The validators act as one, and all accept the same gas price. Transactions with higher gas prices get preferential treatment. The intention is to have low gas price in periods of normal operation (The blockchain paper, page 8). But it is not clear what is considered normal operation, or what is a low price. If the network is congested, transactions that offer lower gas prices may be dropped. And to get preferential treatment, users will be tempted to offer high gas prices. For billions senders with low income this would be a problem.
Using Libra wallets
End users of the Libra like you and me do not have to understand the technical details of the Libra network. However, it is good to be aware of some properties that you will experience during use. The first of these is performance.
To keep all copies of the Libra database exactly in sync, all validator nodes must agree about each Libra transaction. Each validator node checks each transaction and then all nodes vote on its financial correctness. If a weighted majority of validator nodes agree that the transaction is financially correct, the transaction is accepted.
The weight of each node in this voting process is determined by its investment in the Libra. We will see in part 2 that all members of the Association operate a validator node, and that the voting weight of Founding Members is determined by the investment they made in the network.
There are different algorithms to vote on the validity of a transaction but they all share the property that they are slow. Where centralized systems like Visa can handle 1700 transactions per second on the average with peaks of 24 000 transactions per second, decentralized systems like Bitcoin and Ethereum handle 7 to 20 transactions per second. The Libra Association hopes to achieve 1000 transactions per second when there are 100 validator nodes (The blockchain paper, page 22). This is much better than other cryptocurrencies (except Ripple) but still slow compared to Visa. And we do not know at this time whether this hope will materialize in reality. Because all 100 Libra nodes must communicate in the voting, communication overhead in each transaction is high.
Communication overhead gets worse when the system evolves to 500 or even 1000 validators (The blockchain paper, page 18). To achieve an acceptable [performance, the Libra Association will set a limit on the number of active validator nodes, determined experimentally. If transaction speed gets too low, no more validators will be allowed by the Association. Worse, if transaction speed gets too low, the node with the least voting power will be removed until the number of nodes is under the limit (The Libra Association, page 4).
Prospects for high transaction speed get even worse if we consider the intended move to a “nonpermissioned” protocol within 5 years of the launch of the Libra. “Nonpermissioned” is crypto-speak for a situation in which anyone with sufficient stake (investment in the Libra network) can become a validator node. In the case of the Libra, this means that anyone who owns a sufficient amount of libras can become a validator. This will allow the network to grow to an arbitrary size, making performance problems almost insurmountable. There are at least ten hard challenges to solve to move to a nonpermissioned protocol, that no one currently knows how to solve. So don’t hold your breath until Libra gets there.
All of this means that Libra transactions will probably be slow. Calibra hopes that this will not be a problem because it hopes that many payment transactions will happen “off-chain” (The blockchain paper, page 22). “Off-chain” is crypto-jargon for a transaction that takes place directly between wallets, without being registered in the Libra database. There are many ways of doing this, which share the property that you have to trust someone to behave as he or she promised. For example, if I lend you libras in a direct interaction with your wallet, you can promise to pay me back next month. Without registration of this promise in the blockchain as a smart contract, there is no way to enforce this promise and I simply have to trust you.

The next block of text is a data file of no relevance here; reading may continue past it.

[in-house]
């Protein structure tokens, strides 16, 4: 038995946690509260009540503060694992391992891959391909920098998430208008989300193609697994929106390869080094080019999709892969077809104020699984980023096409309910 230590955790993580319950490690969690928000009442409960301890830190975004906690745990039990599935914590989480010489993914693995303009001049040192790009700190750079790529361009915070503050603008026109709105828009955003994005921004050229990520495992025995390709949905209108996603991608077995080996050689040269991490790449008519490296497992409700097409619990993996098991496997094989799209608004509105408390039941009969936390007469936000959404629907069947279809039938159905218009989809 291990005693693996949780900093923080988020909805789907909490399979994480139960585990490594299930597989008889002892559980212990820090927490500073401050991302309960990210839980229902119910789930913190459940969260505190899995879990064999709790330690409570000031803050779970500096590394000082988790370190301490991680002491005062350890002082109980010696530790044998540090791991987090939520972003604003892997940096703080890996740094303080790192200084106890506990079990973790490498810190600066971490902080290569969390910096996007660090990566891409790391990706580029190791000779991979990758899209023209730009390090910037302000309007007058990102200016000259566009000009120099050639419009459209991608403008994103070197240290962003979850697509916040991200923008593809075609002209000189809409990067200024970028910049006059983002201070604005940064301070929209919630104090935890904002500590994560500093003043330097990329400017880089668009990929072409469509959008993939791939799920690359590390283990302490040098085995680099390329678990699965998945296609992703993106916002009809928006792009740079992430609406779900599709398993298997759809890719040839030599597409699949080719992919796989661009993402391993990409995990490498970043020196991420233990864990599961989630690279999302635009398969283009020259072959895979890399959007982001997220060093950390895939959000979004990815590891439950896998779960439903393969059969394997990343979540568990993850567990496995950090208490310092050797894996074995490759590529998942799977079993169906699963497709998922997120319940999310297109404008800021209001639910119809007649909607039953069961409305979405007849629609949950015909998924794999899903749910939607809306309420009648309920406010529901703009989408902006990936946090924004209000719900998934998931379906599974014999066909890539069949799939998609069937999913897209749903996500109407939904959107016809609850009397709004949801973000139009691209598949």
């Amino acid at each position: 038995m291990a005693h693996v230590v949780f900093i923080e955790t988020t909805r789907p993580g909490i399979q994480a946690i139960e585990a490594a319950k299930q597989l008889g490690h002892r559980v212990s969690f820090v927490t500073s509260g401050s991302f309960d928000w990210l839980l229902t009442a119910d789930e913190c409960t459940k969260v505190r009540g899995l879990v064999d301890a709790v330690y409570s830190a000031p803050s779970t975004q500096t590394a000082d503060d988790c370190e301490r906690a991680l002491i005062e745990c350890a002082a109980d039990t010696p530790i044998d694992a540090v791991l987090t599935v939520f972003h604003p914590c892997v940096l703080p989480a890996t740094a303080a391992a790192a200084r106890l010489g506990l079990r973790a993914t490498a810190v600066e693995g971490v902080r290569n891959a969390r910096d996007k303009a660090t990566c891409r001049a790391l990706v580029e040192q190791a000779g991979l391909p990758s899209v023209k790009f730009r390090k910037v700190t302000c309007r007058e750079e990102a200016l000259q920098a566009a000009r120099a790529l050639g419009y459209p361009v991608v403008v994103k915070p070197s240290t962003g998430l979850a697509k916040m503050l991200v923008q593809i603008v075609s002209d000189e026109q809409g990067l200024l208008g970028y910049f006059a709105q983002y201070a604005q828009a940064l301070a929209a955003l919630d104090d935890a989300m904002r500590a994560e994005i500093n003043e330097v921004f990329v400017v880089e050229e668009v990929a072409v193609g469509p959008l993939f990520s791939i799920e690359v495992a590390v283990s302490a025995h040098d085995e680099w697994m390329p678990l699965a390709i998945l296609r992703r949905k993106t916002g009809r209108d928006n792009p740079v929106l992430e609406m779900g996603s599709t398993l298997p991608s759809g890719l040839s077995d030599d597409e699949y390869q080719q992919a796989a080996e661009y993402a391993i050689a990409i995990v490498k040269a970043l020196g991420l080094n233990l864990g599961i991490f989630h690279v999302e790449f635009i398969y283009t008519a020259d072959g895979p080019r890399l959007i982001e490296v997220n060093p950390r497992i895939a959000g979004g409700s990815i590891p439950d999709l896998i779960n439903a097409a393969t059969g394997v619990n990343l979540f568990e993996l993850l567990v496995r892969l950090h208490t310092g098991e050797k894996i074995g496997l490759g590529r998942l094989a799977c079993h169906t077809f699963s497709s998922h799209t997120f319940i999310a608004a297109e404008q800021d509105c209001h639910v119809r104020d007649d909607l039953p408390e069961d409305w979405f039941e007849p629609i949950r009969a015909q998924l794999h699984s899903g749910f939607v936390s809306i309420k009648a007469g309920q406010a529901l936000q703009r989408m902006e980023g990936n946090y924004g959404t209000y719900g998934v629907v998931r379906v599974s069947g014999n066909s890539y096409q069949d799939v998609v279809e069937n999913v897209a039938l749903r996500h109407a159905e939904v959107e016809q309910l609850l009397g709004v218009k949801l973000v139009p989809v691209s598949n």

There are more sophisticated ways to do off-chain transactions, which require less trust. We can expect financial service providers to enter this market. This will make it more complicated to use the Libra, as you will have to check the trustworthiness of who you are dealing with. Not the best way to empower billions of people around the globe.
Banks can reject (“censor”) a transaction that is valid financially but that violates a rule set out by a government. For example, if a government thinks you are a criminal or terrorist, they can tell the banks to refuse your transactions even if they are financially valid. An important goal of cryptocurrencies networks is the absence of censorship. For example, in Bitcoin all financially valid transactions will be executed, regardless of what the government or anyone else thinks of you.
The Libra, in contrast, allows censorship. This makes the Libra network more similar to regulated banks than it is to cryptocurrency networks. Calibra has expressed the intention to abide by the rules and regulations for banks –presumably in every country in which it operates.
To sum up, the Libra Association (the validator nodes) will charge you libras for having an account and performing transactions. Like any bank, they may refuse your financially valid transaction if a regulator tells them to do so.
Due to the decentral architecture of the Libra network, transactions will probably be slow and we can expect financial service providers to jump in this gap by offering “off-chain” transactions that are fast.
If too many users submit their transactions at the same time, the network will get congested and users who offer the highest transaction fees will get their transactions executed first.
If too many validators join the network, transaction speed will become slow too. To achieve speed, the Association may remove validators with the lowest voting power. (Remember, validators vote on the financial validity of a transaction by a weighted vote.)
With such a powerful and central role, it is time to look at the role of the Association. How do they exercise their power? Are they responsible to anyone? And how is voting power of a validator determined? I explain this in part 2 of this blog.